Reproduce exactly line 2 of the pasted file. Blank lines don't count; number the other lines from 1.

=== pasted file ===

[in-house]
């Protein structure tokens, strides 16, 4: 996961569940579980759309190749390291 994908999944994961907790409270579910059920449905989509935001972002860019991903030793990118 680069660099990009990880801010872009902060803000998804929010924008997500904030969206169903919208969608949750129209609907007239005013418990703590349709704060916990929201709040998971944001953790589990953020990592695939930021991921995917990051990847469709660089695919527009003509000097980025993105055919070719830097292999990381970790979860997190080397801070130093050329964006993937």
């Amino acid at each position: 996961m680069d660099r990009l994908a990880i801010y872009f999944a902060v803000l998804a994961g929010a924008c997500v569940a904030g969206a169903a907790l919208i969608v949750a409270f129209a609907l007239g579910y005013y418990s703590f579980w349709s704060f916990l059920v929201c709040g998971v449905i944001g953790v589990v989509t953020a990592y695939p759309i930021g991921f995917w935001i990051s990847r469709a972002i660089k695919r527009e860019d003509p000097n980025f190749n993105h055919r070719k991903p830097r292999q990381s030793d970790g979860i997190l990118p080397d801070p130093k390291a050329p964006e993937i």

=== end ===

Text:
């Protein structure tokens, strides 16, 4: 996961569940579980759309190749390291 994908999944994961907790409270579910059920449905989509935001972002860019991903030793990118 680069660099990009990880801010872009902060803000998804929010924008997500904030969206169903919208969608949750129209609907007239005013418990703590349709704060916990929201709040998971944001953790589990953020990592695939930021991921995917990051990847469709660089695919527009003509000097980025993105055919070719830097292999990381970790979860997190080397801070130093050329964006993937």